Notch-Tnf signalling is required for development and homeostasis of arterial valves

Wang, Yidong and Wu, Bingruo and Farrar, Emily and Lui, Wendy and Lu, Pengfei and Zhang, Donghong and Alfieri, Christina M. and Mao, Kai and Chu, Ming and Yang, Di and Xu, Di and Rauchman, Michael and Taylor, Verdon and Conway, Simon J. and Yutzey, Katherine E. and Butcher, Jonathan T. and Zhou, Bin. (2017) Notch-Tnf signalling is required for development and homeostasis of arterial valves. European Heart Journal, 38 (9). pp. 675-686.

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Official URL: https://edoc.unibas.ch/62478/

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Aims Congenital anomalies of arterial valves are common birth defects, leading to valvar stenosis. With no pharmaceutical treatment that can prevent the disease progression, prosthetic replacement is the only choice of treatment, incurring considerable morbidity and mortality. Animal models presenting localized anomalies and stenosis of congenital arterial valves similar to that of humans are critically needed research tools to uncover developmental molecular mechanisms underlying this devastating human condition. Methods and results We generated and characterized mouse models with conditionally altered Notch signalling in endothelial or interstitial cells of developing valves. Mice with inactivation of Notch1 signalling in valvar endothelial cells (VEC) developed congenital anomalies of arterial valves including bicuspid aortic valves and valvar stenosis. Notch1 signalling in VEC was required for repressing proliferation and activating apoptosis of valvar interstitial cells (VIC) after endocardial- to-mesenchymal transformation (EMT). We showed that Notch signalling regulated Tnf alpha expression in vivo, and Tnf signalling was necessary for apoptosis of VIC and post-EMT development of arterial valves. Furthermore, activation or inhibition of Notch signalling in cultured pig aortic VEC-promoted or suppressed apoptosis of VIC, respectively. Conclusion We have now met the need of critical animal models and shown that Notch-Tnf signalling balances proliferation and apoptosis for post-EMT development of arterial valves. Our results suggest that mutations in its components may lead to congenital anomaly of aortic valves and valvar stenosis in humans.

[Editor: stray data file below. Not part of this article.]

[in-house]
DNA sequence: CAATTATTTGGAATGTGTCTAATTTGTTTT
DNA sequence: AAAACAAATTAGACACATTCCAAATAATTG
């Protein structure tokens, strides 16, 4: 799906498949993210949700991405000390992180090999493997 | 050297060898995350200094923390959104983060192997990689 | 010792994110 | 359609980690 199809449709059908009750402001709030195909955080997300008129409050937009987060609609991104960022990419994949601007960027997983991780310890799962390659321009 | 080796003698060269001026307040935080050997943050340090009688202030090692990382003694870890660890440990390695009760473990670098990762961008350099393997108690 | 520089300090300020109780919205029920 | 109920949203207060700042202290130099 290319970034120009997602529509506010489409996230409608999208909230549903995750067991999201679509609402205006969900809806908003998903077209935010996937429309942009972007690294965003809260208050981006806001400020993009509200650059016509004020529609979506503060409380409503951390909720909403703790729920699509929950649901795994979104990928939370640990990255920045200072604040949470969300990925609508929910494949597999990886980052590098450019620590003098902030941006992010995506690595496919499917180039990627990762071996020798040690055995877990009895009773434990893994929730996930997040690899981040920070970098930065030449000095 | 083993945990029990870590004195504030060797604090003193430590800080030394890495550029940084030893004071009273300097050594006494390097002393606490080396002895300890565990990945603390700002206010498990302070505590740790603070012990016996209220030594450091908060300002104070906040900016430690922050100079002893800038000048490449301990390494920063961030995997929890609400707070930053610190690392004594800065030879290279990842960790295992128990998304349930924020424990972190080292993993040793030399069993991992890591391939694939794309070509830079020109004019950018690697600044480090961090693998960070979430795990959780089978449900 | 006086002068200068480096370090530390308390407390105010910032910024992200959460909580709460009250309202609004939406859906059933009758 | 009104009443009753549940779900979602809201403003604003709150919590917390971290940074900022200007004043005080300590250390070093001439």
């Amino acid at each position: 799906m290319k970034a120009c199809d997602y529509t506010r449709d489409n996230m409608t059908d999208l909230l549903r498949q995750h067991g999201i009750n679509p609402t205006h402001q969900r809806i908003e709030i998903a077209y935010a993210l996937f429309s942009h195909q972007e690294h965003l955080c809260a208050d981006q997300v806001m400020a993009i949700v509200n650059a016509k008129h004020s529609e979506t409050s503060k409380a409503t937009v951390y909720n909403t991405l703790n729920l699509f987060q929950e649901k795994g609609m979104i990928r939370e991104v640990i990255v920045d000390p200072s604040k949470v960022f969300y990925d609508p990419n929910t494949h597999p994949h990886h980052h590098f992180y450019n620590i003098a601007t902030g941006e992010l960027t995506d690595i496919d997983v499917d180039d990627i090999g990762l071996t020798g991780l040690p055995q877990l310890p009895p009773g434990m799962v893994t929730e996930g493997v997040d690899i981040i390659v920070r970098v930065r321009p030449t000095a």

Faculties and Departments:03 Faculty of Medicine > Departement Biomedizin > Division of Anatomy > Embryology and Stem Cell Biology (Taylor)
UniBasel Contributors:Taylor, Verdon
Item Type:Article, refereed
Article Subtype:Research Article
Publisher:Oxford University Press
Note:Publication type according to Uni Basel Research Database: Journal article
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Last Modified:04 Aug 2020 14:13
Deposited On:04 Aug 2020 14:13

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